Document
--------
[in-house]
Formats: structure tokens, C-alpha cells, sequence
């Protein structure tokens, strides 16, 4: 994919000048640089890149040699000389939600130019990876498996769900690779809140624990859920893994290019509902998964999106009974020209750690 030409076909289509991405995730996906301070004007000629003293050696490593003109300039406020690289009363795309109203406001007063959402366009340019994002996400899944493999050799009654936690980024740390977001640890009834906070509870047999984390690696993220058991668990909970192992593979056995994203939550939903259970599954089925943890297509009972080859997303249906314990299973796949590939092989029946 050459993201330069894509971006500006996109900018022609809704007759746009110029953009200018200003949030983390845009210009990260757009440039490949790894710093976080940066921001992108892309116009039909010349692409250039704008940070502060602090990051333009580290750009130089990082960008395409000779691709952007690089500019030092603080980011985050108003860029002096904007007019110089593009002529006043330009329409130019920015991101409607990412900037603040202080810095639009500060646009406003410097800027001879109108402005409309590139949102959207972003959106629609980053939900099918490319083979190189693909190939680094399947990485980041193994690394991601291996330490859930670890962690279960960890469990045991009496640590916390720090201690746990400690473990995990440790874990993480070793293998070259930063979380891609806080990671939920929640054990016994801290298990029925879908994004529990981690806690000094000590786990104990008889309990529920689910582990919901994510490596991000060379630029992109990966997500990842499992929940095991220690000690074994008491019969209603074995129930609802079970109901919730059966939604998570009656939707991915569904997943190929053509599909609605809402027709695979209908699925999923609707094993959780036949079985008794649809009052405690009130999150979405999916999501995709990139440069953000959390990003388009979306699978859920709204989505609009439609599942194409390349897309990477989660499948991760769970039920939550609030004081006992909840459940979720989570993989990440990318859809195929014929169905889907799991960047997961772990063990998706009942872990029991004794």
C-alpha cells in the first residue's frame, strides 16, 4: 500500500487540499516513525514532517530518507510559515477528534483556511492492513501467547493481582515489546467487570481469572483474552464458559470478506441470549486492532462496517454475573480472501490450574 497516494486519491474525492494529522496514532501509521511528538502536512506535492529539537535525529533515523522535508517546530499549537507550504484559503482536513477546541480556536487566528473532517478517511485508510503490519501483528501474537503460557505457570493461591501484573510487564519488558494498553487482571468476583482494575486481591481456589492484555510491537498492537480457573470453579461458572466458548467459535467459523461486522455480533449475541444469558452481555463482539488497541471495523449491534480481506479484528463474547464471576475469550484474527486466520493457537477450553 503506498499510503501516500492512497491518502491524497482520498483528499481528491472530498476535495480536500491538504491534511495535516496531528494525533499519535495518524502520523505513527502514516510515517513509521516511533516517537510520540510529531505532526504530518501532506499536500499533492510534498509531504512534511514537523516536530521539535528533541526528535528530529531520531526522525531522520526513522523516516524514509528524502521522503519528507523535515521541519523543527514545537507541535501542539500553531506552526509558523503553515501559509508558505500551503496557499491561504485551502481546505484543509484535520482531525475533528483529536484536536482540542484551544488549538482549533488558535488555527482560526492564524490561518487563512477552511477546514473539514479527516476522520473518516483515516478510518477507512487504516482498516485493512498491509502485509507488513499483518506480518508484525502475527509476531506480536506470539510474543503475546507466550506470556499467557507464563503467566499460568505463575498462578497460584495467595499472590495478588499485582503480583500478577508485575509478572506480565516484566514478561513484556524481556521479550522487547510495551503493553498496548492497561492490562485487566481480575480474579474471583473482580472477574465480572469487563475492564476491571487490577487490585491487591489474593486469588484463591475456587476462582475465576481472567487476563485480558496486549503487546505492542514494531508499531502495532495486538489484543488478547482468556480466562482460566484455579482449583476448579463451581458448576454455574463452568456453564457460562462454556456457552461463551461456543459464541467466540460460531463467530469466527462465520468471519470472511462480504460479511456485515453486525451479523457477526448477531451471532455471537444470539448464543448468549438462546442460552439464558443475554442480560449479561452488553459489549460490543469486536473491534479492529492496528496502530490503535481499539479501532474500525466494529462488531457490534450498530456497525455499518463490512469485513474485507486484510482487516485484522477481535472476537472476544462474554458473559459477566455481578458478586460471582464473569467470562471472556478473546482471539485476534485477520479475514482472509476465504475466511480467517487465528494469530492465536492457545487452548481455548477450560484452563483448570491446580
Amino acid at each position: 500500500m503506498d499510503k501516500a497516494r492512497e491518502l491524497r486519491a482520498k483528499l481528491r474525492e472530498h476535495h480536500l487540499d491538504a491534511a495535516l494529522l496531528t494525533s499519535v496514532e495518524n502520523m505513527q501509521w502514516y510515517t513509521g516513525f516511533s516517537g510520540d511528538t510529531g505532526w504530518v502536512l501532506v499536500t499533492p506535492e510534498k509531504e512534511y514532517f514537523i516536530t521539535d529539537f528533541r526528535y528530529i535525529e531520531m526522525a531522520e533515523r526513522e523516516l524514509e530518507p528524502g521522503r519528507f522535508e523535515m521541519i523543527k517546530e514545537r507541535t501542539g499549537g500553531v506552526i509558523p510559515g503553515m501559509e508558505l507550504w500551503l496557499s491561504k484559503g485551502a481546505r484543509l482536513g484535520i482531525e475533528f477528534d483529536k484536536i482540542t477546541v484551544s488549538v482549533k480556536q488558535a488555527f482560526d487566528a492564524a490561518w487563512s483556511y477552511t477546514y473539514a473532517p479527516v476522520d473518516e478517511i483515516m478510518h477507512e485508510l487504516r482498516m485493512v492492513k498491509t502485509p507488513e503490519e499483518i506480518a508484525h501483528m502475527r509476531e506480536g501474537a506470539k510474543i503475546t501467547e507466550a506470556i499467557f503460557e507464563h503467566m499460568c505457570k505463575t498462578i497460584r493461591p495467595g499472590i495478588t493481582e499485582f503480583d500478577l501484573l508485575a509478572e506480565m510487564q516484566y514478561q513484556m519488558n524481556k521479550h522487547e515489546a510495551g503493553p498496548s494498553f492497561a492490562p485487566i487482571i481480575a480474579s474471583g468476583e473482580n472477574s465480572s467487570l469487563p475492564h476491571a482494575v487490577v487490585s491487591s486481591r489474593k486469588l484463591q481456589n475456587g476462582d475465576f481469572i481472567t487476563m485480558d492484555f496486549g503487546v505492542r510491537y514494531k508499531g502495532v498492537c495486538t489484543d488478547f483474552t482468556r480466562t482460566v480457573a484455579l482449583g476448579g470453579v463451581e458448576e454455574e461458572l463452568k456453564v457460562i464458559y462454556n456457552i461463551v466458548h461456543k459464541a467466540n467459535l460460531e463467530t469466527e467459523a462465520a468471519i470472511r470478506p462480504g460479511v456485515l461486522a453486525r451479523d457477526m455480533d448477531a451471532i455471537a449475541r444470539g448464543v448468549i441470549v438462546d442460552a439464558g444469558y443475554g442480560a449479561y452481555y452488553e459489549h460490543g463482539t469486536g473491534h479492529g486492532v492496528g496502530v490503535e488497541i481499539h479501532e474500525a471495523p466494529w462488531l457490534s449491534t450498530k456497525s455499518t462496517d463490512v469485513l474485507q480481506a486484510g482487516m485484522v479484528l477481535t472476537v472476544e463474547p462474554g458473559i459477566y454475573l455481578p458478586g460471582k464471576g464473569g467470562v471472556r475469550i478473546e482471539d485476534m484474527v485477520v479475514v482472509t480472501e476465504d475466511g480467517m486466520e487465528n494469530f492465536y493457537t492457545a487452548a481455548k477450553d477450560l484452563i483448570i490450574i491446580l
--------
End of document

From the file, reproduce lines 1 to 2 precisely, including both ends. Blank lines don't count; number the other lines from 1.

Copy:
[in-house]
Formats: structure tokens, C-alpha cells, sequence